Penguins beat Sharks, 3-2, after blowing lead

Penguins beat Sharks, 3-2, after blowing lead
Penguins' Conor Sheary (43) watches his shot sail past Sharks goalie Martin Jones (31) for a goal during the first period in Game 1. (Gene J. Puskar / Associated Press)

Pittsburgh Penguins center Nick Bonino was drafted by the San Jose Sharks in 2007 and remembers attending a couple of their development camps. Although he never signed with them, he kept his Sharks jersey as a souvenir and still has it stashed away somewhere, he said Monday morning.

After his late goal dealt the Sharks a 3-2 defeat in Game 1 of the Stanley Cup Final on Monday night, they might demand that he return that jersey immediately, laundered or not.


Bonino, who spent parts of five seasons with the Ducks before being traded to the Vancouver Canucks and then to Pittsburgh last summer, spoiled the Sharks' Stanley Cup Final debut by scoring with 2 minutes 33 seconds to play in the third period.

With the Sharks scrambling after defenseman Brett Burns lost his stick, Bonino took a nifty pass from defenseman Kris Letang and lifted the puck past goaltender Martin Jones, setting off roars that shook the walls at Consol Energy Center.

"That wasn't my hardest shot by any means," Bonino said, "but I just found a way to flip it over him."

That capped a game that flip-flopped between dominance by the Penguins in the first period and by the Sharks in the second, a succession of ebbs and flows and bursts of brilliance from veterans such as Penguins captain Sidney Crosby and kids such as Penguins goalie Matt Murray and forwards Bryan Rust and Conor Sheary as well as Sharks winger Joonas Donskoi.

"I don't think the moment was too big for our team," Penguins left wing Chris Kunitz said, but that was true of the Sharks too. They got 38 saves from Jones and erased a 2-0 lead the Penguins had built in the first period, adjusting in a way that testified to good coaching by Peter DeBoer and an unswerving commitment by a team that has gotten deeper into the playoffs than anyone could have predicted.

"It's two good teams," Burns said. "You're going to give good players chances. We're going to get chances. It's what you expect.

"We feel we could have won that game and we didn't play very good at the start. But you live to fight another day."

They appeared to be losing that fight in the first period, when the Penguins struck twice in 62 seconds on goals by Rust, from close range, and by Sheary into the upper-left corner of the net after Crosby curled away from defenseman Justin Braun and made a pinpoint backhand pass to the right side.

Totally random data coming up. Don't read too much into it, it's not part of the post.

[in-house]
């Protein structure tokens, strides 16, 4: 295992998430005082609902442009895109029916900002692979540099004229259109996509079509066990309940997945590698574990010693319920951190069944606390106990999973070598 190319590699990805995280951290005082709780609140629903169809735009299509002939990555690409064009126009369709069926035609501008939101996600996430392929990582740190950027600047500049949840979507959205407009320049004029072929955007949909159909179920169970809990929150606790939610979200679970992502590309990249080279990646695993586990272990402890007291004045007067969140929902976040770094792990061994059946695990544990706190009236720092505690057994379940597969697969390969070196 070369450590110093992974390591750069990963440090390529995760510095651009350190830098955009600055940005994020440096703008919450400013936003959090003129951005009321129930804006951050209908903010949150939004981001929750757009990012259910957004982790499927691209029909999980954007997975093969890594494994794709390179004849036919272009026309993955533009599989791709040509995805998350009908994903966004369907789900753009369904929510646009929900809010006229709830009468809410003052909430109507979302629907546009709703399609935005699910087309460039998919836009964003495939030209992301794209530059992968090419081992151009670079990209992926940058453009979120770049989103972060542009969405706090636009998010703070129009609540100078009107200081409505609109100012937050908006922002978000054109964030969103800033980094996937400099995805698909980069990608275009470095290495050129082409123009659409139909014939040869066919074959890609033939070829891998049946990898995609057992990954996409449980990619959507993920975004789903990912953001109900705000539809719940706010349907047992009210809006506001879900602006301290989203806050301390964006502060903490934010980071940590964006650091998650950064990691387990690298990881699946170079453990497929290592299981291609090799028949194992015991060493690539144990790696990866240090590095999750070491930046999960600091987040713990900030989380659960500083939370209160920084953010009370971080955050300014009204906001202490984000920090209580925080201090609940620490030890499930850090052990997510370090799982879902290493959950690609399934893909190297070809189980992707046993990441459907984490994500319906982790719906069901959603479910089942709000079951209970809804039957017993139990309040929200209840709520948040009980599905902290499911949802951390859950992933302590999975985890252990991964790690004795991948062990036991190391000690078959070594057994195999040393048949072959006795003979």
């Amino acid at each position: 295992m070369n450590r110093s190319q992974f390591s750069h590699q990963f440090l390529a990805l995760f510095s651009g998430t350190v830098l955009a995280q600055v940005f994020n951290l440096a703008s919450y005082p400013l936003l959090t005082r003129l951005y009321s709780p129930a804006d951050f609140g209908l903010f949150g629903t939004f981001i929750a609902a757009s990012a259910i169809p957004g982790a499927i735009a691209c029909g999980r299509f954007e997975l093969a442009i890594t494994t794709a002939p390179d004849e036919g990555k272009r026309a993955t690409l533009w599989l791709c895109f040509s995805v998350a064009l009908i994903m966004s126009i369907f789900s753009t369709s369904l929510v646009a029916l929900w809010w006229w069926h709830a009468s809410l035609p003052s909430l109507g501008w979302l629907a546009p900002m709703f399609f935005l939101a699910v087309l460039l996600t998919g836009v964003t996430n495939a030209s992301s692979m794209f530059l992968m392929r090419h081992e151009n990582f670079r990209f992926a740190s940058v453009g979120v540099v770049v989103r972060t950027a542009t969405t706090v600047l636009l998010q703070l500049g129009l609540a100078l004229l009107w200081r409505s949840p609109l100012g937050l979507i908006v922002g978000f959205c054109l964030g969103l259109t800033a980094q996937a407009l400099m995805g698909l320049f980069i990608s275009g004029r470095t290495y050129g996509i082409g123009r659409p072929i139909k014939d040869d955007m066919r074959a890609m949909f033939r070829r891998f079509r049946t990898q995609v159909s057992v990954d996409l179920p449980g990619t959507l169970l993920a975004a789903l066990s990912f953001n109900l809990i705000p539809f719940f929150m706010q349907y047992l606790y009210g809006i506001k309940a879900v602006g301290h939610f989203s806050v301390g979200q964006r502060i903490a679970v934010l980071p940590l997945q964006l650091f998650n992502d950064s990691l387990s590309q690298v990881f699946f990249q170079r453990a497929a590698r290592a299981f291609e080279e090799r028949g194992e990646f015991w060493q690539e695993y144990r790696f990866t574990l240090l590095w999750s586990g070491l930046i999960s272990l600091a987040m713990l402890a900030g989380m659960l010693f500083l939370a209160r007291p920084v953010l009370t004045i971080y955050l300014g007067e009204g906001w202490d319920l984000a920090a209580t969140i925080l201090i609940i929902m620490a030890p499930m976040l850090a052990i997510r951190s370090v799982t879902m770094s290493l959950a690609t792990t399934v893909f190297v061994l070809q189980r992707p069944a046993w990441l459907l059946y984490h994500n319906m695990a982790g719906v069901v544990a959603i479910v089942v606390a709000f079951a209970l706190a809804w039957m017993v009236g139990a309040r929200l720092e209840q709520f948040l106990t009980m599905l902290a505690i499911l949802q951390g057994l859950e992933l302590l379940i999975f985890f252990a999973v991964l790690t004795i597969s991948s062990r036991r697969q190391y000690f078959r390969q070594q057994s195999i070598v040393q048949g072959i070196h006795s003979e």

Rust, who has six playoff goals, took a high hit to the head from San Jose forward Patrick Marleau early in the third period and left the game. He came back and played only one shift before returning to the locker room. Marleau got a minor penalty of an illegal check to the head, but the NHL's Department of Player Safety can review it and impose a fine or suspension. "It's a blindside hit to the head," Penguins Coach Mike Sullivan said. "I'm sure the league will look at it."

As thoroughly as the Penguins dominated the first period, the Sharks controlled play most of the second and pulled even .

San Jose's potent power play cashed in at 3:02. Joel Ward did a good job to keep the puck in the zone and got it to Burns, who found Donskoi high on the right side. Donskoi passed down low to Tomas Hertl, who turned and flicked the puck past Murray. Marleau tied the score at 18:12 with a wraparound that appeared to go off Murray's right foot. Murray had been leaning toward his left and couldn't move across quickly enough after Marleau carried the puck behind the net and tucked it inside the other post.

The Penguins outshot the Sharks in the third period, 18-9, but needed Bonino's late goal to prevail.

"I think he's a terrific player in every aspect of the game," Sullivan said, citing Bonino's vision, hands, defense awareness and his willingness to block shots, a category in which Bonino had a game-high six. "He's done so much for this team to help us get to this point. I don't know what other praise I can shower on him right now."

The first game between teams that rarely face each other usually is a feeling-out process. Monday's game had the feel of a series that could go long and produce magic from players such as Crosby, who's expected to do the impossible, and players such as Bonino, who might have finally found a hockey home in Pittsburgh.


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